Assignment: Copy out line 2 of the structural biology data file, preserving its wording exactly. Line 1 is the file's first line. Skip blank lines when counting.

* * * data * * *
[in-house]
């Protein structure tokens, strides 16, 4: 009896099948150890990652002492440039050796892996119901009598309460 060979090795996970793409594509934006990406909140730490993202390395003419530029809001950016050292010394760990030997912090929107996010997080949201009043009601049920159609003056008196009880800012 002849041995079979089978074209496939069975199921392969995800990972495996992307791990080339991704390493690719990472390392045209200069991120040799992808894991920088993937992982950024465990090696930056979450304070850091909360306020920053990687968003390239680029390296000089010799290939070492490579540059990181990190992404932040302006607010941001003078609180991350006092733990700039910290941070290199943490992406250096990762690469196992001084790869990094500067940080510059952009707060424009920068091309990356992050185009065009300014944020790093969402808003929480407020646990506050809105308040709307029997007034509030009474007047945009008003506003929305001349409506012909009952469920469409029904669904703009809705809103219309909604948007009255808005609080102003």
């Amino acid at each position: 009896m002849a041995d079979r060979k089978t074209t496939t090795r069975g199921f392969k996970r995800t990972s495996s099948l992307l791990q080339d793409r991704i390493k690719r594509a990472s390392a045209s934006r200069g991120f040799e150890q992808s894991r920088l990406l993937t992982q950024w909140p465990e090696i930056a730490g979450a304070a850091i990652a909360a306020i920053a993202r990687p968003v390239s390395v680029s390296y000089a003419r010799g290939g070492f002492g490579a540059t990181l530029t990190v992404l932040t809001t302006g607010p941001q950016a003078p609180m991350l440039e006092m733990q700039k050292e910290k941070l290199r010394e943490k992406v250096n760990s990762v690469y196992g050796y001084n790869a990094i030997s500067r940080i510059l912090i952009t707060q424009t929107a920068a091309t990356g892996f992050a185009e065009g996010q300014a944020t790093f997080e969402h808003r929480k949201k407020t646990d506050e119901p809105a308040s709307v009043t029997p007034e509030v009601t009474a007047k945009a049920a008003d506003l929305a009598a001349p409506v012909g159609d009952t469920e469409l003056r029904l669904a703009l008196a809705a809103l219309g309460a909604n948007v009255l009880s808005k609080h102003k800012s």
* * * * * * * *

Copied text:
């Protein structure tokens, strides 16, 4: 009896099948150890990652002492440039050796892996119901009598309460 060979090795996970793409594509934006990406909140730490993202390395003419530029809001950016050292010394760990030997912090929107996010997080949201009043009601049920159609003056008196009880800012 002849041995079979089978074209496939069975199921392969995800990972495996992307791990080339991704390493690719990472390392045209200069991120040799992808894991920088993937992982950024465990090696930056979450304070850091909360306020920053990687968003390239680029390296000089010799290939070492490579540059990181990190992404932040302006607010941001003078609180991350006092733990700039910290941070290199943490992406250096990762690469196992001084790869990094500067940080510059952009707060424009920068091309990356992050185009065009300014944020790093969402808003929480407020646990506050809105308040709307029997007034509030009474007047945009008003506003929305001349409506012909009952469920469409029904669904703009809705809103219309909604948007009255808005609080102003």